If you’re as enamored with the Adirondacks as I am, then you’ll probably enjoy this book. You can order it at my website: woodthrushbooks.com, or you can find it at Amazon.com. Be forewarned, though: there’s a lot of philosophical speculation in this book. It isn’t just about walking in the woods.

 

 

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Jul 23 2017

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Adirondack Retreat

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After driving in out of downpours for 4 hours, then making my way up several miles of partially flooded dirt road, I parked my car at a trailhead and started hiking into the West Canada Lakes Wilderness. My dog Matika was right behind me, just as happy as I was to be slipping into the wild despite a light rain falling.

The rain stopped halfway to Pillsbury Lake but the trail was a stream by then and the forest was soaked. A rumbling in the distance. Hmm… Sounded like another storm approaching. We rolled into the shelter at Pillsbury Lake right before the next big downpour. Surprisingly enough, Matika and I had the place all to ourselves that night. So I strung a line inside the shelter and dried out my wet clothes and gear.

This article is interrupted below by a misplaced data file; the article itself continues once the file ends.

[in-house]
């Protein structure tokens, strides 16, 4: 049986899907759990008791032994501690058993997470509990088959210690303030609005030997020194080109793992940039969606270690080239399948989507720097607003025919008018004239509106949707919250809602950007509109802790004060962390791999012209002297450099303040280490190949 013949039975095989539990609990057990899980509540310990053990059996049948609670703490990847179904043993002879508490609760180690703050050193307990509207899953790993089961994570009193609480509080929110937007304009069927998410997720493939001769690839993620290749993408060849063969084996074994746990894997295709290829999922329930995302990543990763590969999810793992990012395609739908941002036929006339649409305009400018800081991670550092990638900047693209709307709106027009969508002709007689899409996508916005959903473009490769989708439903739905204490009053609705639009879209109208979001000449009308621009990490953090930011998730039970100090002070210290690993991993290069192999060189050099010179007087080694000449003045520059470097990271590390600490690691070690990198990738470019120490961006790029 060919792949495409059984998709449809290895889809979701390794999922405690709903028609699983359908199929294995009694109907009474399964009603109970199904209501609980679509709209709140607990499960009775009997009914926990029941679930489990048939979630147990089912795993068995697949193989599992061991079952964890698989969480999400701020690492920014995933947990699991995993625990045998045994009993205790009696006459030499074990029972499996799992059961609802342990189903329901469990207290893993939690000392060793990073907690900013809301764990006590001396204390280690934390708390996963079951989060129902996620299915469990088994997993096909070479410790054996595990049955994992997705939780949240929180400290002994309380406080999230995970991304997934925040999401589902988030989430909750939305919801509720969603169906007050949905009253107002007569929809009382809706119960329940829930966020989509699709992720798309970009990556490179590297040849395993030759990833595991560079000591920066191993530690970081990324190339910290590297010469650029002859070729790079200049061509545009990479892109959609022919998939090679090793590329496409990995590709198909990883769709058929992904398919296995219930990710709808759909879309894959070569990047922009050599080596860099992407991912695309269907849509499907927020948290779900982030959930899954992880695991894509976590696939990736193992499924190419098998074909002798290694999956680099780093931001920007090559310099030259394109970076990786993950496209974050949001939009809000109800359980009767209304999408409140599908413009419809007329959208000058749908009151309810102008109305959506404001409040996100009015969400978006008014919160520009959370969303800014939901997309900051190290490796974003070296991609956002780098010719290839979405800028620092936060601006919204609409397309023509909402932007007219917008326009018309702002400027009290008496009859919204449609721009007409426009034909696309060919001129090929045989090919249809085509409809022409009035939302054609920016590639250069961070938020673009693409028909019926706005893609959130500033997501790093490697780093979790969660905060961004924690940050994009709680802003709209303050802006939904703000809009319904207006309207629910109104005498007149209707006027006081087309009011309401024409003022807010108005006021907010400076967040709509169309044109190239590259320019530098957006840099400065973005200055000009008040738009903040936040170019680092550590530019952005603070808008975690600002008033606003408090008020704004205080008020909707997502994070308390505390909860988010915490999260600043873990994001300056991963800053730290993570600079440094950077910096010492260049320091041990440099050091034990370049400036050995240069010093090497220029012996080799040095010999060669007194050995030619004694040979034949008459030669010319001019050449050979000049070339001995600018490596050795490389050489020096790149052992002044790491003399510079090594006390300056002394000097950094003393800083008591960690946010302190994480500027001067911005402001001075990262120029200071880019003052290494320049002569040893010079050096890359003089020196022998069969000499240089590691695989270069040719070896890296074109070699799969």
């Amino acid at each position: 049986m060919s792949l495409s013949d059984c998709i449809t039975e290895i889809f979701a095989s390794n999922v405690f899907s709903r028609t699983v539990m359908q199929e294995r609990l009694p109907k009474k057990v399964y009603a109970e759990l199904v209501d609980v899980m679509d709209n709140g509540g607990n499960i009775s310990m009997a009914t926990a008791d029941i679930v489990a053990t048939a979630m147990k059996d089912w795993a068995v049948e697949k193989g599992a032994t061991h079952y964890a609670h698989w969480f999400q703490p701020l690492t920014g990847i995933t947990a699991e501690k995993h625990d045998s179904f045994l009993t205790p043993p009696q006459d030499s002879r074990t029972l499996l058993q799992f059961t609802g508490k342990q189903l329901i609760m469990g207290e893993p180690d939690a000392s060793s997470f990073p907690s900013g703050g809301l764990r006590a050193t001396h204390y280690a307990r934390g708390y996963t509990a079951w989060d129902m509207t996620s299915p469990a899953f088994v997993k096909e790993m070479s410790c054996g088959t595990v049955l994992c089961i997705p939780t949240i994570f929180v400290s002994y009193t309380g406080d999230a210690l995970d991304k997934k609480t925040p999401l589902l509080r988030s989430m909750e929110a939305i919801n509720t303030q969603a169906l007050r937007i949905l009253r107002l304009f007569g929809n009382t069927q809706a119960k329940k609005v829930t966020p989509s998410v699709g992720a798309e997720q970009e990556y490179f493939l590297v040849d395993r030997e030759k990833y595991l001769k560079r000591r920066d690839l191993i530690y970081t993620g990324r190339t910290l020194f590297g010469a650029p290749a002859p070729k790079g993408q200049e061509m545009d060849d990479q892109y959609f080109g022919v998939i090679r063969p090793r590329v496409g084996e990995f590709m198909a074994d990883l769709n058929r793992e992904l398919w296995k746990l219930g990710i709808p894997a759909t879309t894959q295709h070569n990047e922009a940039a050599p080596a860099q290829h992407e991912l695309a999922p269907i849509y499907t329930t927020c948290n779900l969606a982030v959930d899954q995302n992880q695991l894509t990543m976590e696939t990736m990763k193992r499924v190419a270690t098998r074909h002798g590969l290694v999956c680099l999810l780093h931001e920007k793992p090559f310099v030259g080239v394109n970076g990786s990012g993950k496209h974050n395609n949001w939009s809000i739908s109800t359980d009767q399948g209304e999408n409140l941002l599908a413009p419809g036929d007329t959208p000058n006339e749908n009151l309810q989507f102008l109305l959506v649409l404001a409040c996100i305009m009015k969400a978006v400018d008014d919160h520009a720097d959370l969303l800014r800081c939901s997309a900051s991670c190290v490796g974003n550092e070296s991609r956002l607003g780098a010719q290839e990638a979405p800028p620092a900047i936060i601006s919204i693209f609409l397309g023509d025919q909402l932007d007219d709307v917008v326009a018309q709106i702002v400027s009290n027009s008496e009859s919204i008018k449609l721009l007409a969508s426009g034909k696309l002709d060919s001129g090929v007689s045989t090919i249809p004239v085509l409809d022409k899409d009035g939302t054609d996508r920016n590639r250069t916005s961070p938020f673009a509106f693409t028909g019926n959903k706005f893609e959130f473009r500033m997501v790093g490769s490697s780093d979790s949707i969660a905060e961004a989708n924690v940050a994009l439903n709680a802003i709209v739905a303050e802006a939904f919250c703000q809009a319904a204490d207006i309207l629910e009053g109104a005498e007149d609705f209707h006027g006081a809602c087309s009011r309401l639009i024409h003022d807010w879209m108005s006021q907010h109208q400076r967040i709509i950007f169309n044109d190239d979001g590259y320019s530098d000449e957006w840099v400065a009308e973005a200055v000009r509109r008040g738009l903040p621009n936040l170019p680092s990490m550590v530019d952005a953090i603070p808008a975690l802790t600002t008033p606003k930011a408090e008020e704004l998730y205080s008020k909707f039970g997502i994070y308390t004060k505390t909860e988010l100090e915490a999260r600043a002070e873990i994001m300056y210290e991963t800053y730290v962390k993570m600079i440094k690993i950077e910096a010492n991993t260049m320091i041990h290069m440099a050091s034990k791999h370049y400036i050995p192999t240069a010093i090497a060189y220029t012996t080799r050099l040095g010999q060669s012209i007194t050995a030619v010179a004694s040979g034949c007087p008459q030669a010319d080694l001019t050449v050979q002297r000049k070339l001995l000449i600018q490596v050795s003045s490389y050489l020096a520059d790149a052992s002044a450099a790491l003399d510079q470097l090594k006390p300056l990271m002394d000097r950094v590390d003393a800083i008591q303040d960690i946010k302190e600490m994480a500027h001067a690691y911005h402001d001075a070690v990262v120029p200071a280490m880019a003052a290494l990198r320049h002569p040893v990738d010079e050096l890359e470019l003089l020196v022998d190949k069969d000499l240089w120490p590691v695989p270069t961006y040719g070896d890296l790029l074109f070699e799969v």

The next day was a different story: mist in the morning burning off to a warm, sunny day. Buggy, yes, but a nice day all the same. I looked around for a good place to camp but didn’t find one. So I spent a second night in the shelter. Again, no one came along.

The idea was to stay put instead of pounding trail, to hang out by a lake for 5-6 days, groove on the wild, and record my thoughts in a journal. That’s exactly what I did. On the third day, Matika and I grew a little restless so we went for a day hike to another lake in the area. That took a few hours. But for the most part we just sat. And we had Pillsbury Lake all to ourselves for a third night.

On day four, I was feeling pretty crunchy. Staying put had mellowed me right out. Ditto Matika. Chipmunks, sparrows, butterflies, and other critters started overrunning the camp. Neither one of us did much about it. Meanwhile, I just kept on scribbling in my journal.

At dusk when I went to put out my campfire and go to bed, I thought I had the place all to myself for a 4th night. But a pair of hikers came along an hour or so later. They were nice enough fellows. Still their sudden appearance broke the spell of my deep woods solitude. There would be more hikers on the way, no doubt, with the weekend fast approaching. So the next day Matika and I hiked out.